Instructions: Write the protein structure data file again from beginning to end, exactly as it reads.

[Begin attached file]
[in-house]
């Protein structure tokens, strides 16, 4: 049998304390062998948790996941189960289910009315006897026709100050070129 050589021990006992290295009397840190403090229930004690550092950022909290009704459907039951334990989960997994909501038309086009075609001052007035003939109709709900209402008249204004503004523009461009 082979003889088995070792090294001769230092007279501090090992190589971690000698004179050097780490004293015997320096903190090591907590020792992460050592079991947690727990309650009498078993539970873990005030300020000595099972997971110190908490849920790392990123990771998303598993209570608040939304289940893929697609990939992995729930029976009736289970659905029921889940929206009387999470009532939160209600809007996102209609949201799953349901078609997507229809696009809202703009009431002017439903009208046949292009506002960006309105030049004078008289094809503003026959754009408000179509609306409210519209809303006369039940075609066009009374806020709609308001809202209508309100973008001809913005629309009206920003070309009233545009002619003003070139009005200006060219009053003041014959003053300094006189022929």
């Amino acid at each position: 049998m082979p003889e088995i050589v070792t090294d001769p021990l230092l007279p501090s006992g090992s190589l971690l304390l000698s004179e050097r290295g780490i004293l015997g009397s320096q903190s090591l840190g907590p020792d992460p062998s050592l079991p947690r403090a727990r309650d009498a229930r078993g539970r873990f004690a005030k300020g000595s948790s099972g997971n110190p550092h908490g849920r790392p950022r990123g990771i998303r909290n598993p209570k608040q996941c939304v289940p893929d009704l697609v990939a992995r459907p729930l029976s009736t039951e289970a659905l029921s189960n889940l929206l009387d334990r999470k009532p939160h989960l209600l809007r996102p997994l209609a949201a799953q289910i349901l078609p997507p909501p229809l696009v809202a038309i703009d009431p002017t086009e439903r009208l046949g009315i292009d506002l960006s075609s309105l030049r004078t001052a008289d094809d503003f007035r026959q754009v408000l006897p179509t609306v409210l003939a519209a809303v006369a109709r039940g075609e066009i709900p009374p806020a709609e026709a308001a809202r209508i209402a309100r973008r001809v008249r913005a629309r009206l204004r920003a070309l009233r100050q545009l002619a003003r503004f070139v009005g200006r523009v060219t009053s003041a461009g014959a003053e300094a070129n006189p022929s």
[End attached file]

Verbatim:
[in-house]
């Protein structure tokens, strides 16, 4: 049998304390062998948790996941189960289910009315006897026709100050070129 050589021990006992290295009397840190403090229930004690550092950022909290009704459907039951334990989960997994909501038309086009075609001052007035003939109709709900209402008249204004503004523009461009 082979003889088995070792090294001769230092007279501090090992190589971690000698004179050097780490004293015997320096903190090591907590020792992460050592079991947690727990309650009498078993539970873990005030300020000595099972997971110190908490849920790392990123990771998303598993209570608040939304289940893929697609990939992995729930029976009736289970659905029921889940929206009387999470009532939160209600809007996102209609949201799953349901078609997507229809696009809202703009009431002017439903009208046949292009506002960006309105030049004078008289094809503003026959754009408000179509609306409210519209809303006369039940075609066009009374806020709609308001809202209508309100973008001809913005629309009206920003070309009233545009002619003003070139009005200006060219009053003041014959003053300094006189022929």
């Amino acid at each position: 049998m082979p003889e088995i050589v070792t090294d001769p021990l230092l007279p501090s006992g090992s190589l971690l304390l000698s004179e050097r290295g780490i004293l015997g009397s320096q903190s090591l840190g907590p020792d992460p062998s050592l079991p947690r403090a727990r309650d009498a229930r078993g539970r873990f004690a005030k300020g000595s948790s099972g997971n110190p550092h908490g849920r790392p950022r990123g990771i998303r909290n598993p209570k608040q996941c939304v289940p893929d009704l697609v990939a992995r459907p729930l029976s009736t039951e289970a659905l029921s189960n889940l929206l009387d334990r999470k009532p939160h989960l209600l809007r996102p997994l209609a949201a799953q289910i349901l078609p997507p909501p229809l696009v809202a038309i703009d009431p002017t086009e439903r009208l046949g009315i292009d506002l960006s075609s309105l030049r004078t001052a008289d094809d503003f007035r026959q754009v408000l006897p179509t609306v409210l003939a519209a809303v006369a109709r039940g075609e066009i709900p009374p806020a709609e026709a308001a809202r209508i209402a309100r973008r001809v008249r913005a629309r009206l204004r920003a070309l009233r100050q545009l002619a003003r503004f070139v009005g200006r523009v060219t009053s003041a461009g014959a003053e300094a070129n006189p022929s």